Des rafales balayaient sans cesse la surface du lac, hérissant les flots de vaguelettes. Dans l’espoir d’un moment de répit, j’attendis trop longtemps avant de me mouiller. Quand enfin je m’immergeai, j’étais déjà transie de froid. Je fis quelques brasses pour éviter de mettre la tête sous l’eau, et je ressortis sans tarder.

With shaky hands, I managed to take this short video of Brian swimming in Lough Ouler.


Les mains tremblantes, je réussis à prendre cette vidéo de Brian nageant dans Lough Ouler.

 

It took several hot drinks and all my layers (thermal top, T-shirt, fleece and outer shell) to warm myself up. Next time, I’ll bring my Dryrobe!

Cos there will be a next time, of course. If this lake swim taught me anything, it is that I cope rather well with cold water. The electric tingle all over my body as I came out of the lake felt like nothing I have experienced before. Only the wind was a buzz-killer. Next time, we’ll be better prepared.

Brian soon fired the Kelly kettle, and our obligatory bowl of instant chicken noodles never tasted so good. 


Il me fallut plusieurs boissons chaudes et toutes mes épaisseurs (sous-pull thermique, maillot, polaire et imperméable) pour me réchauffer. La prochaine fois, j’apporterai ma Dryrobe !

Car il y aura une prochaine fois, c’est sûr ! Si cette baignade m’a montré une chose, c’est que je supporte plutôt bien l’eau froide. Le picotement presque électrique sur tout mon corps comme je ressortai de l’eau ne ressemblait à rien que j’ai pu ressentir auparavant. Seul le vent a étouffé la sensation grisante d’une baignade en eau froide. La prochaine fois, nous serons préparés.

Brian alluma bientôt la bouilloire Kelly Kettle, et notre sempiternel bol de nouilles chinoises instantanées n’a jamais été aussi bon.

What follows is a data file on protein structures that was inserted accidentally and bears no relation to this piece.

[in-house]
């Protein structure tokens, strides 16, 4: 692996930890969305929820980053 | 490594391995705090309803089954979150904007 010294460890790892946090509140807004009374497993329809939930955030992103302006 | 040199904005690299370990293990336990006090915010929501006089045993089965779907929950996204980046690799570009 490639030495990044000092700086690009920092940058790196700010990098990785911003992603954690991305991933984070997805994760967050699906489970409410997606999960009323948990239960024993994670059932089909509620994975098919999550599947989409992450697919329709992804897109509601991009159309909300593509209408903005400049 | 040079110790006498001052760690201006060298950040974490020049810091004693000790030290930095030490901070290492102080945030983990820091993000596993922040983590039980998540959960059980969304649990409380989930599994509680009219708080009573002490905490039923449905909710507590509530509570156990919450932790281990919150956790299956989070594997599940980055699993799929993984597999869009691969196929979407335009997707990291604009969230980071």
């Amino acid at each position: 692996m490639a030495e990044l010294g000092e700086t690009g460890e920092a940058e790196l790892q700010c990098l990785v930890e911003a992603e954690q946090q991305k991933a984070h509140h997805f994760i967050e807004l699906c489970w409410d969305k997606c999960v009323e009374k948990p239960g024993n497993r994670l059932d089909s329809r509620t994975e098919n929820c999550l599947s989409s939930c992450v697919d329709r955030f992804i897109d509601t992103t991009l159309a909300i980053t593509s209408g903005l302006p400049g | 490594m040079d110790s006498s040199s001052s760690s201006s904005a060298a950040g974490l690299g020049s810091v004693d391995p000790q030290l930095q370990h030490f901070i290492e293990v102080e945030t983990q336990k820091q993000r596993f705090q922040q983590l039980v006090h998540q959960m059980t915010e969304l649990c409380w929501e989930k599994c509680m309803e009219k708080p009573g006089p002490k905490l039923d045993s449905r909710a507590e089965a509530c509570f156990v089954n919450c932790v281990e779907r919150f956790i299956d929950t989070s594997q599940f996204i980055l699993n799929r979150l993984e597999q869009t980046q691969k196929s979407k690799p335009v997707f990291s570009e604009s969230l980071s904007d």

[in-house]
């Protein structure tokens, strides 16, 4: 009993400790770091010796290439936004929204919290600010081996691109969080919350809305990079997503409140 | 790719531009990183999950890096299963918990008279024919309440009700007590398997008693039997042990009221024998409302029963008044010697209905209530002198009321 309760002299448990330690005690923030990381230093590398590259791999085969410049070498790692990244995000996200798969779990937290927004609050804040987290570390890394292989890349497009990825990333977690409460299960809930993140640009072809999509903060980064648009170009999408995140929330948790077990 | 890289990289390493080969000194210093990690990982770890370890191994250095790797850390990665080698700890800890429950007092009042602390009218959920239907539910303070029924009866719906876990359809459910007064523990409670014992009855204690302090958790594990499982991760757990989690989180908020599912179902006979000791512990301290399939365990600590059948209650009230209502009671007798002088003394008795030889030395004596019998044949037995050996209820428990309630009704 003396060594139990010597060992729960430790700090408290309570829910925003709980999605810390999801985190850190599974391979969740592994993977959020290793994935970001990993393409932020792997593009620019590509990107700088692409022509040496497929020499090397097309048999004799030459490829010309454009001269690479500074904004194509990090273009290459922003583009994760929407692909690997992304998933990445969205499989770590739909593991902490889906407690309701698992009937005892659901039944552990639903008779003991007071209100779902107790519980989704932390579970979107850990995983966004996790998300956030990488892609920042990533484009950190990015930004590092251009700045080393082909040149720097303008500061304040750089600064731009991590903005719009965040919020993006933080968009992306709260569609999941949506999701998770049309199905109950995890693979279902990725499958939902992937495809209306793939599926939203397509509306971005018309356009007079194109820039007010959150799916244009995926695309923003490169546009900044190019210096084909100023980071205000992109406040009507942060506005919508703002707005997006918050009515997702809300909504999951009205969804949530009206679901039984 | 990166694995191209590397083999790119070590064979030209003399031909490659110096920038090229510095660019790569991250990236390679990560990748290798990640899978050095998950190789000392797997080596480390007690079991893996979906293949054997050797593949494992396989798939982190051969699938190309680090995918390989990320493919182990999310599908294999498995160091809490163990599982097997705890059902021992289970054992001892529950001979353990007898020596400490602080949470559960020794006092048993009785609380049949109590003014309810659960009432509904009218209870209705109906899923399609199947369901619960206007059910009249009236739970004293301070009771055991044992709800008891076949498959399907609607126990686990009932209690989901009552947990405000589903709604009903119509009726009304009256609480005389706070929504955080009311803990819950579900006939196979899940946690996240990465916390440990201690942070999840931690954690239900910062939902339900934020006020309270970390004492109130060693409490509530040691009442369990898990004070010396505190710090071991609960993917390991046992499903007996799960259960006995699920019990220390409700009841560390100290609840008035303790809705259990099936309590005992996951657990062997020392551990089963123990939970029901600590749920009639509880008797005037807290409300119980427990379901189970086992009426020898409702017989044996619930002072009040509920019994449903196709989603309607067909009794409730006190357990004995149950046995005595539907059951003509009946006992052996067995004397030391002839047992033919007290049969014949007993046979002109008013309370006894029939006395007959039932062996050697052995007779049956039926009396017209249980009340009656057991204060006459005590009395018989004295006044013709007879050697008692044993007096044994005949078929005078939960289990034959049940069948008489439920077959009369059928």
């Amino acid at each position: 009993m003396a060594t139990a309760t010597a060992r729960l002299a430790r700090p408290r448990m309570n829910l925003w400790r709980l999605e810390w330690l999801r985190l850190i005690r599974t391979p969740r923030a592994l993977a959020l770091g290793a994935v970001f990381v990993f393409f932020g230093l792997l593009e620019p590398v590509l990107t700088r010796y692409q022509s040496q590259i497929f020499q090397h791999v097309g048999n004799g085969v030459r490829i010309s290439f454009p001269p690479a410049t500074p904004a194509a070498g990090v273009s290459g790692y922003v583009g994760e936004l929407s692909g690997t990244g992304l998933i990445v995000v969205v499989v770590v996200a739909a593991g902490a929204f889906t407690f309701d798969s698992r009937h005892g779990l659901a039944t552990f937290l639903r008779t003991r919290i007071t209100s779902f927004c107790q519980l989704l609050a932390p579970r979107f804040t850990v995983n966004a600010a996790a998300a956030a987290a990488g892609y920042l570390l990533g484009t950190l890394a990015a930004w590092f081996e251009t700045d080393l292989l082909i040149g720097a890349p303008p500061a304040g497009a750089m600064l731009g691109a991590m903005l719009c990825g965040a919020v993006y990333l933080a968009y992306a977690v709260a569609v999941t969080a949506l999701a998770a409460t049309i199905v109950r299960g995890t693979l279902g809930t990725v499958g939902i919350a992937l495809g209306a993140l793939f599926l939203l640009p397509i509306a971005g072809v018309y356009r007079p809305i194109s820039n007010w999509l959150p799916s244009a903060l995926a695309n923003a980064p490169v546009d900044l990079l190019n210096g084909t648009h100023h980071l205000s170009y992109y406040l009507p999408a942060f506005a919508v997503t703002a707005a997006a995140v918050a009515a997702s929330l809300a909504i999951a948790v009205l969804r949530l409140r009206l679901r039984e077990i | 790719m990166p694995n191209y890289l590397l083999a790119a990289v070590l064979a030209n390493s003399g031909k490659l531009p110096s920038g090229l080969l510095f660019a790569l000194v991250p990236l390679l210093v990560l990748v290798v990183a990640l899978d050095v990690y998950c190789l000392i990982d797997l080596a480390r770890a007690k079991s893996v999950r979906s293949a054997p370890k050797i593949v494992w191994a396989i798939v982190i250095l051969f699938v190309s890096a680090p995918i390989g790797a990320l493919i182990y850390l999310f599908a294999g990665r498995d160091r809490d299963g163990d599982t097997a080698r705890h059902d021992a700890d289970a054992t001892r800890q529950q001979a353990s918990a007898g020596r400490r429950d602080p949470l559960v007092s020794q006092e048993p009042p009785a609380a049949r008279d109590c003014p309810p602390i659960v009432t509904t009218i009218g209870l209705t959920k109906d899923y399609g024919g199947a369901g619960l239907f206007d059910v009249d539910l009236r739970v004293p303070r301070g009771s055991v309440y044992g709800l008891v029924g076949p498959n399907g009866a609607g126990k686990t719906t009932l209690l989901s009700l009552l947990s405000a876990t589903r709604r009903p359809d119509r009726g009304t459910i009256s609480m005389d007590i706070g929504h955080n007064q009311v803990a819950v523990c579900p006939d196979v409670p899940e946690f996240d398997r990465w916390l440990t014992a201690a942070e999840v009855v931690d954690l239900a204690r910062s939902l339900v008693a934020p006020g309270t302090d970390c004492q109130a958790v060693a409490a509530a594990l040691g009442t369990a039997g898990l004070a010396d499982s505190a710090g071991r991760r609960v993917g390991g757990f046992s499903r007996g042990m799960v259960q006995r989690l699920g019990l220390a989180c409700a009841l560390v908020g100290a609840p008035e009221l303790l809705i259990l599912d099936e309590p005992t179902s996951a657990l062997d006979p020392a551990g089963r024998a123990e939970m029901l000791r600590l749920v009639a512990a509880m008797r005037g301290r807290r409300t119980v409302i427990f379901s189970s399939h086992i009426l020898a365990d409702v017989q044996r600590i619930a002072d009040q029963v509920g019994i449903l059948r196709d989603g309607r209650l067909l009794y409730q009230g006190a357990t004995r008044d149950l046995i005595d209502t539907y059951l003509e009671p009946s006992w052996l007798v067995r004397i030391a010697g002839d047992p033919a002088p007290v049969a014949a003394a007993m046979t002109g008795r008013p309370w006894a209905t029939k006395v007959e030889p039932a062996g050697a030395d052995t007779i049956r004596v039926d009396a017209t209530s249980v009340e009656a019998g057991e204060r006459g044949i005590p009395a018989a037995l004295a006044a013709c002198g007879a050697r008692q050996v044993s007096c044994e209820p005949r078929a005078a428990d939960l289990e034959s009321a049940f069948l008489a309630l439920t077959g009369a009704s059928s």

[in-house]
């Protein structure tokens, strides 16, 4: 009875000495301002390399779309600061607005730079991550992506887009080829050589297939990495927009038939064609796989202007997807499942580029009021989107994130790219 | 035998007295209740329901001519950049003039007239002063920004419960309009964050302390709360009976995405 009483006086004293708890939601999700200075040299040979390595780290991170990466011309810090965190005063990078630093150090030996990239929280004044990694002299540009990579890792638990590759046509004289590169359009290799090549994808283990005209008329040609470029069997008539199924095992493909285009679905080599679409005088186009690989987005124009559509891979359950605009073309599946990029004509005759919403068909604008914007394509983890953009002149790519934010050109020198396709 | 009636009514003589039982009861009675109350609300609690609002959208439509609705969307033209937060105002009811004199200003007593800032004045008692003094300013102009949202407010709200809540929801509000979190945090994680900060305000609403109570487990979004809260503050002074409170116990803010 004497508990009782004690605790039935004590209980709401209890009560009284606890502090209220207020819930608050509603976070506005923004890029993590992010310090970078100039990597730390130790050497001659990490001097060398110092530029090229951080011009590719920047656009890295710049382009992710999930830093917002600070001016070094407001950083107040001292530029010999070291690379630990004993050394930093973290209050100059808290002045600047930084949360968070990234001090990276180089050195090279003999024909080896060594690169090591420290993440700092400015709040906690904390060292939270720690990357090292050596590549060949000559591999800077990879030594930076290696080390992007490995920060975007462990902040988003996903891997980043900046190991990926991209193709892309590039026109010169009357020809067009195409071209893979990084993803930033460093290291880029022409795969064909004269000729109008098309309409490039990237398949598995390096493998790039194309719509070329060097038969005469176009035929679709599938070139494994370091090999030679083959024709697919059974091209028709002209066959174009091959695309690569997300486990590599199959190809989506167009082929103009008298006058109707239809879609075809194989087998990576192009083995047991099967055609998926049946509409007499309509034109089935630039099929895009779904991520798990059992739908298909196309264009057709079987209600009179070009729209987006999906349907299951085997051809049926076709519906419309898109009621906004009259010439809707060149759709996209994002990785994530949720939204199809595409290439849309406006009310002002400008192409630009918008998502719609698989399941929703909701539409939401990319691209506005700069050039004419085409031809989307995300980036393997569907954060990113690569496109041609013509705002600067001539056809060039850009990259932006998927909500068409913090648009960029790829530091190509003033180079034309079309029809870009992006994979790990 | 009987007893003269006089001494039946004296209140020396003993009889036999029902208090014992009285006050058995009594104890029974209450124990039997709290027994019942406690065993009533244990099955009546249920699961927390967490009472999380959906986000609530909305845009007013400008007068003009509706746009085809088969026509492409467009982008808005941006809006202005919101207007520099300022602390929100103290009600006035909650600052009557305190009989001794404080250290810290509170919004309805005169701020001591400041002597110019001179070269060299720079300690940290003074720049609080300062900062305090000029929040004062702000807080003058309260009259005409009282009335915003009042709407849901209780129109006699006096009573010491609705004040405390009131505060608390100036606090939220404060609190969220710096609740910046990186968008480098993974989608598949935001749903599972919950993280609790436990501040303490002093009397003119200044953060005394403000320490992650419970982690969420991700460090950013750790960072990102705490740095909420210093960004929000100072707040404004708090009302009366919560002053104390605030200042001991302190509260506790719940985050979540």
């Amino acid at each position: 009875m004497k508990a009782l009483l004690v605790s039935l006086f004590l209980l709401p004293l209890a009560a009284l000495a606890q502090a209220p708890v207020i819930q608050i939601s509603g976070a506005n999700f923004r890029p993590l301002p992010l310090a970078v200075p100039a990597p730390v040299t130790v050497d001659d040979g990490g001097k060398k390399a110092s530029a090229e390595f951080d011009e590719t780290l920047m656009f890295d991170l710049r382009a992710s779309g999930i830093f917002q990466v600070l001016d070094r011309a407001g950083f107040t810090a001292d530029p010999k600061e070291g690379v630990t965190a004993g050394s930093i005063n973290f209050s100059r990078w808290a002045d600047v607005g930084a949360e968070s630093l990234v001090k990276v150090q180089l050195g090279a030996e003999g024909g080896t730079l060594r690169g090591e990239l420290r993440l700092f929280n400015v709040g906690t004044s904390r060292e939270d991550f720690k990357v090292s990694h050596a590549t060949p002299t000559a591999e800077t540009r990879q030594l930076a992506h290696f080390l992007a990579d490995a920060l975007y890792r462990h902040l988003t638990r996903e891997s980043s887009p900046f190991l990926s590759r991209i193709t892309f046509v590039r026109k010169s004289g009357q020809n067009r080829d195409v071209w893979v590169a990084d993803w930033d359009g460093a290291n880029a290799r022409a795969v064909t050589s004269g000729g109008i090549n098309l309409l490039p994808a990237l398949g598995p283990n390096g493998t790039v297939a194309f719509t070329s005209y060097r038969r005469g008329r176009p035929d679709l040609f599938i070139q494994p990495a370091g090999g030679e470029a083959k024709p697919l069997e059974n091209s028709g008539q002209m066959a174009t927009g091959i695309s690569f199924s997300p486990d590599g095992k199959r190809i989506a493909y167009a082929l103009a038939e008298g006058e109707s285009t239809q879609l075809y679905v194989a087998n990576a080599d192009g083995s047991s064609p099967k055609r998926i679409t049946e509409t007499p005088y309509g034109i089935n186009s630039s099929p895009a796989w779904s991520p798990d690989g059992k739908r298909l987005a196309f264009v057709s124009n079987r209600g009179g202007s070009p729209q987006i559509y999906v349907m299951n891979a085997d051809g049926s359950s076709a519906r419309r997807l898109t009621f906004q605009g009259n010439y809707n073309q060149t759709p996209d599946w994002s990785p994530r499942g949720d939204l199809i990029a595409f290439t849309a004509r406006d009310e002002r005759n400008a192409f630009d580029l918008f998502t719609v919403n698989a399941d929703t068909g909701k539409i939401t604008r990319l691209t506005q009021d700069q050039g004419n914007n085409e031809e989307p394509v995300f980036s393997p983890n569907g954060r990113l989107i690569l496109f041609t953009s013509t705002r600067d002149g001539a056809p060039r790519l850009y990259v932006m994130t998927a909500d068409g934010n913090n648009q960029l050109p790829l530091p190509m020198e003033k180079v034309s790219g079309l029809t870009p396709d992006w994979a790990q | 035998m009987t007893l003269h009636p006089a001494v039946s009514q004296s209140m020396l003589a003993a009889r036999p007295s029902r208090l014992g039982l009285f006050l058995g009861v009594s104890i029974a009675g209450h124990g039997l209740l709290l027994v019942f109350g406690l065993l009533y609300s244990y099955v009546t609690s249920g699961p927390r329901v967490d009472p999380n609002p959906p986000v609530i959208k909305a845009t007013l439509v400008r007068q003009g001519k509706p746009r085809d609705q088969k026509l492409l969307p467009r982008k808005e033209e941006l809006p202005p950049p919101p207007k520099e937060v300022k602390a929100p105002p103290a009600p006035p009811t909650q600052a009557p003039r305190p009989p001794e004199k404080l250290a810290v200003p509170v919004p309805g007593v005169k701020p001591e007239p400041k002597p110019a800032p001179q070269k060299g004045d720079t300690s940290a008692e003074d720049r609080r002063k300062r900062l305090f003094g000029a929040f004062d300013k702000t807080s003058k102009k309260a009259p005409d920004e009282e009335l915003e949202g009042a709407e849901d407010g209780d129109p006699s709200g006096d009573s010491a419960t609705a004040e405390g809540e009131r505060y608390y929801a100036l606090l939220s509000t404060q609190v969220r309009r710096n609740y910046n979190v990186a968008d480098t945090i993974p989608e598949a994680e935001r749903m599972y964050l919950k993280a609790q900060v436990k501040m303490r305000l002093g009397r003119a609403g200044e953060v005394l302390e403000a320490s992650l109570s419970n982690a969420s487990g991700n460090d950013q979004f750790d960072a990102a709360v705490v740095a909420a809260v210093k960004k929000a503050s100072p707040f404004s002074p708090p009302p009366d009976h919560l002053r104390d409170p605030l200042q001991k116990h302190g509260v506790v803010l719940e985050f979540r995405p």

By the time we packed up to leave, the sun was slowly going down behind Tonelagee, and Lough Ouler was already in the shade.

The acorns decided to walk around the other side of the lake. On spotting the last bilberries (Vaccinium myrtillusfraughan in Irish) of the summer, they were like four little bears foraging hungrily before the onset of winter.

With the bilberry bushes’ bright red leaves and the heather’s faded blooms, the upland vegetation was already in full autumn mood, and the late afternoon light made the lakeside look like a patch of Alaskan tundra.


Au moment de redescendre, le soleil baissait derrière Tonelagee et Lough Ouler était déjà à l’ombre.

Les graines de chêne décidèrent de contourner l’autre rive du lac. A la vue des dernières myrtilles de l’été, ils furent comme quatre oursons gloutons cueillant autant de fruits que possible avant l’arrivée de l’hiver. Avec les feuilles rouge vif des myrtilles et les fleurs fanées de la bruyère, la végétation de montagne était déjà parée de ses couleurs d’automne. La lumière dorée de fin d’après-midi transformait le pourtour du lac en un carré de toundra arctique.

lake-bog-wicklow-mountains-ireland

By the time we left, Lough Ouler was already in the shade. / Quand nous sommes repartis, Lough Ouler était déjà dans l’ombre.

bilberry-blueberry-red-leaves-wicklow-ireland

Bilberry (Vaccinium myrtillus) bushes in full autumn splendour / Myrtille (Vaccinium myrtillus) déjà parée de ses couleurs automnales.

Three deer stood watching us as we made our way down the boggy trail. Jedi took out his binoculars to observe them, until we got a little too close for comfort and they darted off across the moor.